University of Miami Case Study
九月 27, 2012
The School of Communications at the University of Miami partners with Special Olympics to teach students how attitudes can be changed with knowledge.
Students filming events at 2011 World Games in Athens
The famous German journalist, Henri Nannen, once said that the secret to the success of his stern magazine was that it told stories. Storytelling is an art that needs to be taught and practiced. This process requires not only creativity and imagination, but also certain skills and knowledge. We offer students opportunities to tell stories that are personal, emotional, universal and not often told.
For more than 25 years Special Olympics has worked in partnership with some of North America’s leading and most respected journalism schools, including the University of North Carolina and the University Of Miami.
These mutually beneficial partnerships provide opportunities for the Universities to enhance the quality of journalism amongst their students while helping to change public perceptions about people with intellectual disabilities.
Students get the opportunity to practice and hone their skills by covering Special Olympics World Games as well as national and regional Games and other multi-sports events, gaining valuable experience in writing, researching, editing, photo captioning, broadcast production, live interview techniques, and much more. For the 2009 Special Olympics World Winter Games students ran a LIVE site full of stories, highlight videos and photography.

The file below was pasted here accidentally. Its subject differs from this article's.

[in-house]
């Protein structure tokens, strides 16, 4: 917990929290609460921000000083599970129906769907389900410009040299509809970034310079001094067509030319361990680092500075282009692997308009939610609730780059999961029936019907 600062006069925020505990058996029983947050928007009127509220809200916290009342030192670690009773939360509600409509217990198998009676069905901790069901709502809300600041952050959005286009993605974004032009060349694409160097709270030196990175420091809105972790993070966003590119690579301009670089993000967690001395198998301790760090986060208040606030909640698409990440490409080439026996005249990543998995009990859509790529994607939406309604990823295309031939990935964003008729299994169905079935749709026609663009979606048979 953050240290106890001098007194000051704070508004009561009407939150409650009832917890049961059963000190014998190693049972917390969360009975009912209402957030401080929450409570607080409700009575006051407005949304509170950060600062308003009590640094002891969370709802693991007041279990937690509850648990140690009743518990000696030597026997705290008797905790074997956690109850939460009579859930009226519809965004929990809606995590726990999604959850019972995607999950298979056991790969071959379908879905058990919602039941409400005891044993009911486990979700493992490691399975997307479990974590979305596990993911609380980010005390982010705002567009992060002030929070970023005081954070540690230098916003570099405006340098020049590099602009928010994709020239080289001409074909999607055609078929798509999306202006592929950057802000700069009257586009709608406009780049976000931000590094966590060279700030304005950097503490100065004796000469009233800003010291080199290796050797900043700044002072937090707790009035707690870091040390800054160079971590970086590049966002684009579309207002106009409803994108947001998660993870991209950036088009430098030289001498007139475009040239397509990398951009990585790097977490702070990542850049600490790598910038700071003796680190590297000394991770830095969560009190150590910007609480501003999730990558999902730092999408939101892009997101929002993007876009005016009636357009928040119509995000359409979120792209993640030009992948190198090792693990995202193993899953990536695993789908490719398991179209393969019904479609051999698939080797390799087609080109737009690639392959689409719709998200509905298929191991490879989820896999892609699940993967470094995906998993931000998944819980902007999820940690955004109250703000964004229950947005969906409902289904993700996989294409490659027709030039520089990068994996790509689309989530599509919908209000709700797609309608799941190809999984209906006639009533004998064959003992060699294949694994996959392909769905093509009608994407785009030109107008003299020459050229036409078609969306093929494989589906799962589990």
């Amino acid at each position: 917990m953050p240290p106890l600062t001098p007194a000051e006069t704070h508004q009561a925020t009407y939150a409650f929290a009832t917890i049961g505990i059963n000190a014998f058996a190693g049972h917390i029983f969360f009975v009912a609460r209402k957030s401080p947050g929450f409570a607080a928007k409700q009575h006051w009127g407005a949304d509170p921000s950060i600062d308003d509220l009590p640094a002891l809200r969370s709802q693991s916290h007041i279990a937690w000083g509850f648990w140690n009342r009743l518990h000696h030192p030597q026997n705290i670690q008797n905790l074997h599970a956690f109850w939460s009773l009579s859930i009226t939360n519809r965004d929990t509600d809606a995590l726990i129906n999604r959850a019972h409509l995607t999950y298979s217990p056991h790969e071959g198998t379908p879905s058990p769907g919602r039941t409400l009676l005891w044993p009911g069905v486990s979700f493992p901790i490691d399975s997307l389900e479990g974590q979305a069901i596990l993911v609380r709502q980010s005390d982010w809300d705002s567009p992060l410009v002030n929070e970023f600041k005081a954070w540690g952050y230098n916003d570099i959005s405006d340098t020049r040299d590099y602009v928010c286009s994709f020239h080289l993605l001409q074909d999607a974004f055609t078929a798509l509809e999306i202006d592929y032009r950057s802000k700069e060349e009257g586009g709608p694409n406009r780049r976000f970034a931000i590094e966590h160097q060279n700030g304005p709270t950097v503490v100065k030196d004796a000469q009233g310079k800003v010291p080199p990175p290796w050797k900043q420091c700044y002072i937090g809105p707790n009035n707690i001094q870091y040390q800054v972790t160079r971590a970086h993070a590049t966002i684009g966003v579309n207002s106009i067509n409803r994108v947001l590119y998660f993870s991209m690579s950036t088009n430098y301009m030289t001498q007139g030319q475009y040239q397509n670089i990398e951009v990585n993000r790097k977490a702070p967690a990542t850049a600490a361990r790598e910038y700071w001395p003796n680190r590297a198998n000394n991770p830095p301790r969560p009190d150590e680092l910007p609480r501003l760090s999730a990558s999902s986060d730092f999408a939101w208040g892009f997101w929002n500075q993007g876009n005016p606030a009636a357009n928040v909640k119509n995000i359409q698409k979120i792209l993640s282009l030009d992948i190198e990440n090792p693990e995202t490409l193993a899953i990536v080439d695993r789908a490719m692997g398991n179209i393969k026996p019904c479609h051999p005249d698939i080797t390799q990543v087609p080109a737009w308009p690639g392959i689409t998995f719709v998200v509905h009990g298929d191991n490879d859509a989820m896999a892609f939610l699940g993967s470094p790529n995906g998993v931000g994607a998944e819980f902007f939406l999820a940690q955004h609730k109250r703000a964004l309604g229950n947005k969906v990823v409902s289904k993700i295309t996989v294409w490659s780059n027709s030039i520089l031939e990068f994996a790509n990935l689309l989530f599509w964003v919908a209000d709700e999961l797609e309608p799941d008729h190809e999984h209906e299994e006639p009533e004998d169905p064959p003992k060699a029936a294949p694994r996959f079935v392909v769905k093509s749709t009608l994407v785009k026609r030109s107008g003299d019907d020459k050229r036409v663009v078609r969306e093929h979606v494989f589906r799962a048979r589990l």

Many of the world’s top sports stars and celebrities are Ambassadors to Special Olympics including Michael Phelps, Nadia Comaneci, and Dani Alves. Students have opportunities to interview these sporting legends as well as athlete Global Messengers. Have a look at some vignettes.
By interacting and working with people with intellectual disabilities, students learn about and see at first-hand the powerful role the media can play in changing attitudes. By working with our media guidelines, they have the opportunity to learn how words and language can build or break down barriers to acceptance and inclusion.
Students are challenged to submit projects around certain themes and ideas. Watch the acclaimed Three Words project.
In 2011, seven multimedia graduate students from the University of Miami and 10 from the Hong Kong Baptist University, travelled to Athens, Greece to film, shoot and edit the opening ceremonies, athletic events and closing ceremonies of the 2011 Special Olympics World Summer Games.
Watch their Wonderful Winning World highlights video.
In advance of the World Games, some graduate students flew to Ecuador, Haiti, South Korea and Namibia during the spring semester to film team preparations, involving profile pieces of athletes, their families and coaches as well corporate sponsorship profiles of organisations that sponsored the athletes.
Watch their stories here and read the Miami Hurricane report on their experiences.
Universities form partnerships with Special Olympics so their students acquire the skills and knowledge that can change attitudes and break down walls of discrimination for the millions of people with intellectual disabilities across the world.
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